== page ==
I don’t expect you to follow this post completely, but it’s so amazingly cool, I have to blog it. Consider the hashed sections of ~/.ssh/known_hosts file for (recent) OpenSSH clients, not including the public key parts:
|1|kFJT5z0x3ndyutgZ4E5pRk+ORBA=|hzXvdYUudo+qK9BGlFWtSAUXlXc= |1|8wo1+FO0hkATPgQZoeNHeIlvAjw=|dt/a9jz9CnLKP72j+Jr8MKMjgEE= |1|pvBQEKEGLnH0RCJr+8Dmqqnvlrs=|fJJvjyG/TmHFnuIX57nDThq/C4M= |1|HKV4DzgDkajXoUHf9B82JBu7J10=|c/K+MdJvWaZeJFs/W7iqhqo0wvE= |1|rtvQhRVnNanQZYkLUMbjoBGNhn0=|0U6a1LUQqLL6P1T2Wji3VWw69pw= |1|0ziSYi4c+xBXGEBZcNN1LMhYUc4=|qRSN5GSPyQi+fmaVz2zNwkmKoy8= |1|6nv6Vpk3AYgICHxJGVgVdsYRuq0=|fBNOIz1l3RW+N61jyDPunKX9n7E= |1|+b4uA+Mq7RHRAFW21qv8aO3rIRs=|1eizMri01IxEKrXquBnwTYP61Ow= |1|BkB0PZu2qtsLID/Ibe/D68gANQU=|qW6uAzcpecOOKNI4zEvngyfpGkI= |1|n+QrRn7QXeAJ5hRe2M8v8IspihE=|EqUxXdSeIF1cl1fQjl5zILebkGY= |1|BOKuKnWojy028tJf9Y671lws0d0=|SuBQJmJZp5JNVYG/rP9yb9ZhJcE= |1|WACsxtodOiM89kf4rNPLgF1CXZ4=|UTccVeLDZJF3wlH8V05XJNlsOBw= |1|o6FFoirXYblM7wBMdeJDYGMPI58=|5jJB7T7itY702ZHHByXtSpGk9SE=
The column fields are similar to that of the /etc/shadow file on GNU systems, except where the “$” is the column delimiter, “|” is in this case. If the string was “|1|o6FFoirXYblM7wBMdeJDYGMPI58=|5jJB7T7itY702ZHHByXtSpGk9SE=”, then the breakdown is as follows:
- |1- HASH_MAGIC. This tells the client that the host information has been salted and hashed with the SHA1 algorithm.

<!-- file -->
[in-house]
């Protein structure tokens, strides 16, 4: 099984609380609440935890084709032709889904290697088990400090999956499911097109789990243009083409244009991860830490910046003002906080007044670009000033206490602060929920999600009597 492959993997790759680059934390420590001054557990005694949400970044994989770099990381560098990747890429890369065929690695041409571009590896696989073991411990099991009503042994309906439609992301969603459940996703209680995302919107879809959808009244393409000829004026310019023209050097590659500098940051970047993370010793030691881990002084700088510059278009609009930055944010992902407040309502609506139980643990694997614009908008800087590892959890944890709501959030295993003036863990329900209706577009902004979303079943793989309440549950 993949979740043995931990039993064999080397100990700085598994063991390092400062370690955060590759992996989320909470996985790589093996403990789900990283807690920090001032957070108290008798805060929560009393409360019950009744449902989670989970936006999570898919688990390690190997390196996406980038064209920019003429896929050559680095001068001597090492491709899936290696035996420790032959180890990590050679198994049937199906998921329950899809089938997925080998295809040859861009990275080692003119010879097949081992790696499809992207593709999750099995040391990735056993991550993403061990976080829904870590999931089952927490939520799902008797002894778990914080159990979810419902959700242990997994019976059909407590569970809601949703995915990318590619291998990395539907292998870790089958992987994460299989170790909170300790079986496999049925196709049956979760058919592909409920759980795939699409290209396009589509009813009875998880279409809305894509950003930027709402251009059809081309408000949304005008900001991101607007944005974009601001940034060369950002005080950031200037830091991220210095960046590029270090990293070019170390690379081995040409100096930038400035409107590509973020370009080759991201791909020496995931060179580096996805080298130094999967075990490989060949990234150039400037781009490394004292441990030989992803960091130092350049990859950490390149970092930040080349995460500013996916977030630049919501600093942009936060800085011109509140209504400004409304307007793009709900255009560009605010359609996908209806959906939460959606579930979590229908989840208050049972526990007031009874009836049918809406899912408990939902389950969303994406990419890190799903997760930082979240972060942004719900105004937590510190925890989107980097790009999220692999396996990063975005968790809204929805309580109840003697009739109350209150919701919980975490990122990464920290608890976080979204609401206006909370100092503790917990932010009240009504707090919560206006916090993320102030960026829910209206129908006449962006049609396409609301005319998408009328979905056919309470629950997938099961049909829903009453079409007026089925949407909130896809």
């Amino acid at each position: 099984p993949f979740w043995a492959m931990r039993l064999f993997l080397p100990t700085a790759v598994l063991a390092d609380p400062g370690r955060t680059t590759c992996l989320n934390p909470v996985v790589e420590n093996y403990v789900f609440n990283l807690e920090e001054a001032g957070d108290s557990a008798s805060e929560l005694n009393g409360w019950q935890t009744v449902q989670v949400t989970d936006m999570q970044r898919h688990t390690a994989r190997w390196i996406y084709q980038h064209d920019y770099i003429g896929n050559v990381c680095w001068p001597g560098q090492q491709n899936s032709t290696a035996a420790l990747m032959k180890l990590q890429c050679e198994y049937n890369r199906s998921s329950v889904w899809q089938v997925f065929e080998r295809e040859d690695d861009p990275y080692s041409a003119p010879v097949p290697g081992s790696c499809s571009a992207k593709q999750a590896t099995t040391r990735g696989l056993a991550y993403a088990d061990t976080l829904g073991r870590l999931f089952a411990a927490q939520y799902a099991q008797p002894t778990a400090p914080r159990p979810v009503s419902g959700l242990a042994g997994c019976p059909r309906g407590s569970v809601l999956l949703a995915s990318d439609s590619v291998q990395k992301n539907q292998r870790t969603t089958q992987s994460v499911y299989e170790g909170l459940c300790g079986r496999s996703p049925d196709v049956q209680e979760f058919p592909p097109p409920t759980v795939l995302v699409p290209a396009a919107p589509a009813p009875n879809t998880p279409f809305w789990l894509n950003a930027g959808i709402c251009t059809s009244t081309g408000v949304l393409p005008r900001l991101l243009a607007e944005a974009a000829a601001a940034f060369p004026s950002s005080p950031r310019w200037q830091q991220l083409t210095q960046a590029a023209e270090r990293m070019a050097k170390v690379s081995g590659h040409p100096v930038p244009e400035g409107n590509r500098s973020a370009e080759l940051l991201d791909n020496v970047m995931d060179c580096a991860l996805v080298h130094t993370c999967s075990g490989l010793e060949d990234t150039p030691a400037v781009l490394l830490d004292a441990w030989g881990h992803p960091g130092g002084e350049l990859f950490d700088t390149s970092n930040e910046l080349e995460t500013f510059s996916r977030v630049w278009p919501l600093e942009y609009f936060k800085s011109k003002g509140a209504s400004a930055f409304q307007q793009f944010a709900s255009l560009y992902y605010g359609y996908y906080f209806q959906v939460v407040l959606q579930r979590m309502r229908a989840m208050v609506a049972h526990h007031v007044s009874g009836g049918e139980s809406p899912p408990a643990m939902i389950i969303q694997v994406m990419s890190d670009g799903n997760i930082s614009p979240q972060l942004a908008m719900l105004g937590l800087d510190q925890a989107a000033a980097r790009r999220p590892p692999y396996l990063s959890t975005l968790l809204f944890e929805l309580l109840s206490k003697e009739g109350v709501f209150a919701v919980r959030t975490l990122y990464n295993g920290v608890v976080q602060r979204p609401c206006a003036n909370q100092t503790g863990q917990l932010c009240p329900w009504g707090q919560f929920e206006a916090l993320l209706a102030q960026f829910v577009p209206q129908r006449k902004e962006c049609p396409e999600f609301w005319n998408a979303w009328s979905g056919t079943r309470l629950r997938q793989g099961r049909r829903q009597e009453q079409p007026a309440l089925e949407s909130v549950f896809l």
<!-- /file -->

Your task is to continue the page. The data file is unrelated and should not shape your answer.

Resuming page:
- |o6FFoirXYblM7wBMdeJDYGMPI58= This is the salt applied to the host- base 64 encoded 160-bit string.
- |5jJB7T7itY702ZHHByXtSpGk9SE= This is the base 64 encoded version of the hashed host
Now, if you want to get at the actual strings, not base 64 encoded, you could run the following command (I admit, not elegant, and could probably be better solved without nesting, and a single awk(1) statement, but I’ll get to that later):
% echo $(echo o6FFoirXYblM7wBMdeJDYGMPI58= | openssl base64 -d | xxd | cut -c 10-48) | sed 's/ //g' a3a145a22ad761b94cef004c75e24360630f239f % echo $(echo 5jJB7T7itY702ZHHByXtSpGk9SE= | openssl base64 -d | xxd | cut -c 10-48) | sed 's/ //g' e63241ed3ee2b58ef4d991c70725ed4a91a4f521
There you have it. Very cool. Now, the only question is how to apply the salt to the hostname, to get to the hash? I’m working that out, but I wasn’t motivated enough to get to it. Of course, there’s no application to this, that I can tell, unless you want to brute force the known_hosts file.